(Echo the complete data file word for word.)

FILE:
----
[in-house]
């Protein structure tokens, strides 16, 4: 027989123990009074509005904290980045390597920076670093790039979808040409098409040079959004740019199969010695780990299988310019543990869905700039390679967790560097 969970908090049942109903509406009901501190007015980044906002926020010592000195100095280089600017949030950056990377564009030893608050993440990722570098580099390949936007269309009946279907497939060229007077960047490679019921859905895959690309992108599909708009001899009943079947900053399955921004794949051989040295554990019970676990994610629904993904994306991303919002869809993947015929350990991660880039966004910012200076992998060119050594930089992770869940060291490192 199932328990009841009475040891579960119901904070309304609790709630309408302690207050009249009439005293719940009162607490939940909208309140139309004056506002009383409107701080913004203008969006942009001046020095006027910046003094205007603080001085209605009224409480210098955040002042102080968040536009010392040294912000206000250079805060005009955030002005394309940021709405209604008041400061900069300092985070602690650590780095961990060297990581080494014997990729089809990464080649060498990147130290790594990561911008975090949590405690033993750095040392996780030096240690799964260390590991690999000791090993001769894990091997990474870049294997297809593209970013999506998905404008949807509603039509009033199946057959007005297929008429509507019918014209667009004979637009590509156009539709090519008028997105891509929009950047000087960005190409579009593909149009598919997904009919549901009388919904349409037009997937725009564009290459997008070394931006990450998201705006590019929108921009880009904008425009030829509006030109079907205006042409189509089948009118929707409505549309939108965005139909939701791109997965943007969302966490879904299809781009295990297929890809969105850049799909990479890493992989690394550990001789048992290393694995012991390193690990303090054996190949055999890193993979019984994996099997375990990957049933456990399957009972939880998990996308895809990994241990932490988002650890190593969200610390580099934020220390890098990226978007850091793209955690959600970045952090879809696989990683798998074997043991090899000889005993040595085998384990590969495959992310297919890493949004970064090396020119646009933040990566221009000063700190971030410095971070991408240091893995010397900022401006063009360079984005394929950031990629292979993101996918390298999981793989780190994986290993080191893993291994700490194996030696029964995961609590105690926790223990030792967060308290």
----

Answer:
[in-house]
């Protein structure tokens, strides 16, 4: 027989123990009074509005904290980045390597920076670093790039979808040409098409040079959004740019199969010695780990299988310019543990869905700039390679967790560097 969970908090049942109903509406009901501190007015980044906002926020010592000195100095280089600017949030950056990377564009030893608050993440990722570098580099390949936007269309009946279907497939060229007077960047490679019921859905895959690309992108599909708009001899009943079947900053399955921004794949051989040295554990019970676990994610629904993904994306991303919002869809993947015929350990991660880039966004910012200076992998060119050594930089992770869940060291490192 199932328990009841009475040891579960119901904070309304609790709630309408302690207050009249009439005293719940009162607490939940909208309140139309004056506002009383409107701080913004203008969006942009001046020095006027910046003094205007603080001085209605009224409480210098955040002042102080968040536009010392040294912000206000250079805060005009955030002005394309940021709405209604008041400061900069300092985070602690650590780095961990060297990581080494014997990729089809990464080649060498990147130290790594990561911008975090949590405690033993750095040392996780030096240690799964260390590991690999000791090993001769894990091997990474870049294997297809593209970013999506998905404008949807509603039509009033199946057959007005297929008429509507019918014209667009004979637009590509156009539709090519008028997105891509929009950047000087960005190409579009593909149009598919997904009919549901009388919904349409037009997937725009564009290459997008070394931006990450998201705006590019929108921009880009904008425009030829509006030109079907205006042409189509089948009118929707409505549309939108965005139909939701791109997965943007969302966490879904299809781009295990297929890809969105850049799909990479890493992989690394550990001789048992290393694995012991390193690990303090054996190949055999890193993979019984994996099997375990990957049933456990399957009972939880998990996308895809990994241990932490988002650890190593969200610390580099934020220390890098990226978007850091793209955690959600970045952090879809696989990683798998074997043991090899000889005993040595085998384990590969495959992310297919890493949004970064090396020119646009933040990566221009000063700190971030410095971070991408240091893995010397900022401006063009360079984005394929950031990629292979993101996918390298999981793989780190994986290993080191893993291994700490194996030696029964995961609590105690926790223990030792967060308290």